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New Frame reported recently how tens of thousands of vital litres are lost daily because of leaks in the water system that the metro has not repaired. In one part of KwaNobuhle, both sewage and water pipes are leaking and a mixture of this foetid liquid runs freely in the streets. Runeli says backyard vegetable growers have no choice but to collect it for watering their crops. 

Livestock are also drinking it, with devastating results. Several cows owned by Mama, a small-scale urban farmer, have died since they began drinking from the leak.“I don’t know why the municipality cannot fix this sewerage leak,” he said. There is no way we can stop raising livestock because this is our life and our livelihood. We get no support from the government at all. As soon as our cattle drink this water, we find they do not last long. We are really struggling and we would be very glad if the government can assist us with clean water.” 

Mama only has five goats left and had to move his six cows to another part of Kariega where there is still water. Like most residents interviewed, he has only stored about five 10-litre buckets of water in preparation for Day Zero – not enough to survive for long.

Uncaring metro and government

Another small-scale urban farmer, Thembani Johnson, 72, has been farming without land in the township for 15 years and his water has already been cut off. “I’m trying to survive, but I have only four animals left out of 20 because of theft and illness from the sewage water. Day Zero will be a huge problem. The municipality doesn’t worry about old people like me – we will carry those heavy buckets from the water truck,” he said.

“Some of them don’t even have grandchildren who can fetch water and they must go themselves, with buckets and two-litre bottles. Just imagine this old man [having to do that],” said Runeli, pointing at Johnson.

Stephen Nkomo Primary in Gxiya Street, KwaNobuhle, has a flourishing garden of leafy green vegetables. These are a critical supplement to the school feeding scheme ingredients received from the government. Recent rains were enough to offer the garden a short reprieve from the looming food and water catastrophe, though they didn’t do anything for dam levels. But when the garden inevitably dies owing to the lack of water, the pupils will no longer get fresh vegetables.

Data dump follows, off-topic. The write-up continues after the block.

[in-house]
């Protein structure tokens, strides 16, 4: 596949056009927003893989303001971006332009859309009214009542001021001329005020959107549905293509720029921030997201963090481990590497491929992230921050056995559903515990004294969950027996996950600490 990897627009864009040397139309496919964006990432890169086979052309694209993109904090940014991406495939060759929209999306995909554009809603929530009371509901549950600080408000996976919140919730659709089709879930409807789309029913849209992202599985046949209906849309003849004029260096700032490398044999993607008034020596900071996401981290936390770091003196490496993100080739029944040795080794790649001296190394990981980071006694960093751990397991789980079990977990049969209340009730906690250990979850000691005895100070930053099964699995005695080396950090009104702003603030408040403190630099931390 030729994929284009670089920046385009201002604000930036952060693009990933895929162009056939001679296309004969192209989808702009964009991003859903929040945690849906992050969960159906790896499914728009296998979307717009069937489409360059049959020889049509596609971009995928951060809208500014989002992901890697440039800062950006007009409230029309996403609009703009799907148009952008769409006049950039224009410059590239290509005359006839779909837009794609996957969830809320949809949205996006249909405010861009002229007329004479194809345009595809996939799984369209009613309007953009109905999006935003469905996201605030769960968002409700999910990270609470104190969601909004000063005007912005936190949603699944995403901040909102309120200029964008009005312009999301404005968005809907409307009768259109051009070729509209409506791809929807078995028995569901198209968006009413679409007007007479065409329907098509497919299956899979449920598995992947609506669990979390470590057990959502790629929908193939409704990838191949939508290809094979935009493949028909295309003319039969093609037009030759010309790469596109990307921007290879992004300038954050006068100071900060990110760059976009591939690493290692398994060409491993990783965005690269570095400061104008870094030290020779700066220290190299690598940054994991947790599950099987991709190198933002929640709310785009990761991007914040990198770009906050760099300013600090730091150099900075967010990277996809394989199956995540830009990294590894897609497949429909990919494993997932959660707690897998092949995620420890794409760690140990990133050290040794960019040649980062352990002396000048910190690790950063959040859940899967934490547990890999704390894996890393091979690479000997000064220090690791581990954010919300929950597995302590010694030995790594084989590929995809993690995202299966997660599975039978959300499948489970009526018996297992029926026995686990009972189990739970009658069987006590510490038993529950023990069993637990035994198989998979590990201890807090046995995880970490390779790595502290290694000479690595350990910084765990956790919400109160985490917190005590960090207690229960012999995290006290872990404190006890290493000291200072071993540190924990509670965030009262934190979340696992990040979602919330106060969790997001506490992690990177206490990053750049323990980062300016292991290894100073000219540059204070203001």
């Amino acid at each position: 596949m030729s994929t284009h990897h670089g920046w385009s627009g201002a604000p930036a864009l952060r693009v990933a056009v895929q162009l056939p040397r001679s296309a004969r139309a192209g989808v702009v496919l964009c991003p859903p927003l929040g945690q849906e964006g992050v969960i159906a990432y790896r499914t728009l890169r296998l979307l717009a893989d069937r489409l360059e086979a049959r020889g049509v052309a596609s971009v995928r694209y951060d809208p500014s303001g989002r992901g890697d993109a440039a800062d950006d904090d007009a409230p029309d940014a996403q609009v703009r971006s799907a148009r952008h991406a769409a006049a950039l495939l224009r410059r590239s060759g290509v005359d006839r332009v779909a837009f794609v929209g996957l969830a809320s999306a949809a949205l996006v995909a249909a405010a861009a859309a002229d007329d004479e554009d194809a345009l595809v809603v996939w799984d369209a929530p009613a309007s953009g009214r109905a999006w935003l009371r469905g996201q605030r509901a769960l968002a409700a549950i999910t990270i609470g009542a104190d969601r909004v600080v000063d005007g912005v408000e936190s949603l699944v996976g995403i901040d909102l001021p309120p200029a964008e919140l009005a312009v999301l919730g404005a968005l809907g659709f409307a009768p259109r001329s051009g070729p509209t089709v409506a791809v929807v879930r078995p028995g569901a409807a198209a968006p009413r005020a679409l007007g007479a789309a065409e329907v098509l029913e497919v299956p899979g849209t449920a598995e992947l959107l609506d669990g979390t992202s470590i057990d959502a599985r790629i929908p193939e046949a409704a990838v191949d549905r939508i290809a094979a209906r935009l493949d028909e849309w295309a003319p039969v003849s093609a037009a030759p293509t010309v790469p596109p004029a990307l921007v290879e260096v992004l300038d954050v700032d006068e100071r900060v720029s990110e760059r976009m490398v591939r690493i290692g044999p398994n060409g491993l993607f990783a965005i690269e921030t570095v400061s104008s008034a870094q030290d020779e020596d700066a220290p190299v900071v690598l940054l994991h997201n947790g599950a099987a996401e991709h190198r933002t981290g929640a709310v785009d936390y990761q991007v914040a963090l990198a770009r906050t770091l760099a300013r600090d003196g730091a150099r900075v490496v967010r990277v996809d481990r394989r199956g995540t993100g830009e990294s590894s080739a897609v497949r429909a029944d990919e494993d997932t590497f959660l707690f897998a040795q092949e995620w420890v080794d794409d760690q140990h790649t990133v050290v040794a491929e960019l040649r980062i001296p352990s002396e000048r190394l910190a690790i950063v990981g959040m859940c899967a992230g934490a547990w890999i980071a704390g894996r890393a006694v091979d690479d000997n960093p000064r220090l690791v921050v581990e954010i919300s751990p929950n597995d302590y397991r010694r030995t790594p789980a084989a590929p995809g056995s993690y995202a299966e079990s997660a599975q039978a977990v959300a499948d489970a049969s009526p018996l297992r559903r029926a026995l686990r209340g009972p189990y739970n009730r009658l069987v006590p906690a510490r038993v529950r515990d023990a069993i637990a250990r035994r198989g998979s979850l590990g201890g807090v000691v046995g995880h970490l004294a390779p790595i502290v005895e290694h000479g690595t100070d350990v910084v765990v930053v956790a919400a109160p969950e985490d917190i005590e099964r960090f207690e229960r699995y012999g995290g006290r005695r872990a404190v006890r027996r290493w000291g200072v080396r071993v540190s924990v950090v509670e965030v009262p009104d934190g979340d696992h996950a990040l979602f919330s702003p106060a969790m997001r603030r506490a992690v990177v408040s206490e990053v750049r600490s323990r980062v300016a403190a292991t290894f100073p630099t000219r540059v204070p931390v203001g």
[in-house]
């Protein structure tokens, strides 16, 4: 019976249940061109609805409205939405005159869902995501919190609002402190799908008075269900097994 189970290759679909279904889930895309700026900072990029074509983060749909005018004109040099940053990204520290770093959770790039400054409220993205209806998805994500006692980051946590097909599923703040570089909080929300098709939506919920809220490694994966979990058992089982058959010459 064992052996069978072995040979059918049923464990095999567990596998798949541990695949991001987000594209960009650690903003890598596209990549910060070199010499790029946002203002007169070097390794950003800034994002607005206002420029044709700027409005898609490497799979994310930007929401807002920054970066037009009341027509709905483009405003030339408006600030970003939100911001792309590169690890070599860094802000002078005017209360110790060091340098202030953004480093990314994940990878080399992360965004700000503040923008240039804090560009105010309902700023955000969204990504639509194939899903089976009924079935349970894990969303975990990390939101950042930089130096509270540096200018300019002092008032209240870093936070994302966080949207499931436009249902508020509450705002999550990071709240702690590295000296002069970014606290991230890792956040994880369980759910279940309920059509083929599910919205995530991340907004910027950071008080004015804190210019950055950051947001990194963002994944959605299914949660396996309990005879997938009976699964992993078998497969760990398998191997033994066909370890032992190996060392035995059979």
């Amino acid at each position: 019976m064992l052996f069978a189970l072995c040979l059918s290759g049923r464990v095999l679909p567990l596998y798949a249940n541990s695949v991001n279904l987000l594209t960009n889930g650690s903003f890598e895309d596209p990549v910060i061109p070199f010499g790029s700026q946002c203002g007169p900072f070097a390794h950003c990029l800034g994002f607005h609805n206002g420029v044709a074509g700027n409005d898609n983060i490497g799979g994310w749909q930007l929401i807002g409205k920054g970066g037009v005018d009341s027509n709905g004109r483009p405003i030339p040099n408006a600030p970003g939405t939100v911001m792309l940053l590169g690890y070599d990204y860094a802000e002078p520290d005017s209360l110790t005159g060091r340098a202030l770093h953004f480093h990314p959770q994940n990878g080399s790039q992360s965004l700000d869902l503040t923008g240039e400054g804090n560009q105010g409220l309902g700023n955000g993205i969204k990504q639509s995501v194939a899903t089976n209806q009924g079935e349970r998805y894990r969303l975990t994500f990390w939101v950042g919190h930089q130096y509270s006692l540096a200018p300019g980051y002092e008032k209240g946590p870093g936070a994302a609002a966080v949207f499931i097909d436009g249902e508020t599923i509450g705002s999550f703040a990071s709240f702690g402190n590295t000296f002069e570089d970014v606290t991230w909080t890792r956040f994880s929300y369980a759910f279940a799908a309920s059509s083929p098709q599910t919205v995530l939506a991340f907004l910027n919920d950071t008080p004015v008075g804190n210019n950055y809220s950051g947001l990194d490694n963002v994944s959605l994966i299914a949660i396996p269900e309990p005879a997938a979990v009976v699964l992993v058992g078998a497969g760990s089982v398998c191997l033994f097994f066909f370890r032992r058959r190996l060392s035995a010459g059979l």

Small-scale farmer Boysie Vena, 52, has lost over 10 goats after the water shortage meant the animals had to drink the sewage-infested water. Before the water crisis, the Vena family say, they made R3 000 every year from selling goats. It was a vital part of their income, but the water shortage has wiped it out. “The dirty water affects the internal organs of the livestock and ends up killing our stock,” said Vena. 

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The farmers keep their livestock in an open field in Jabavu township where corrugated iron sheets, branches and nets provide them some shade. They say they were already struggling before the water crisis because the government does not support them by providing vaccinations, feed or dip, which they believe has caused a few pigs to contract swine flu. 

Thembelani Douws, 28, has opted to keep a 1 000-litre water tank near the stock, filling it up now and again with water from five-litre bottles. Douws has been livestock farming for over two years and says the water restrictions have caused great problems for him as a young farmer. “We do not get any funds from the government. We have tried knocking at their door but nothing happens. I have to transport litres of water with my vehicle to the stock. The tank is not built to collect rainwater, which makes it difficult for me,” said Douws. 

Metro spokesperson Mthubanzi Mniki said he was unaware of the four-week water outage in Chris Hani and other parts of KwaNobuhle and would alert the water services department. “The residents must formally submit their complaints to their ward councillor,” he added.

He said all residents in KwaNobuhle received regular communication on water from the metro through ward councillors.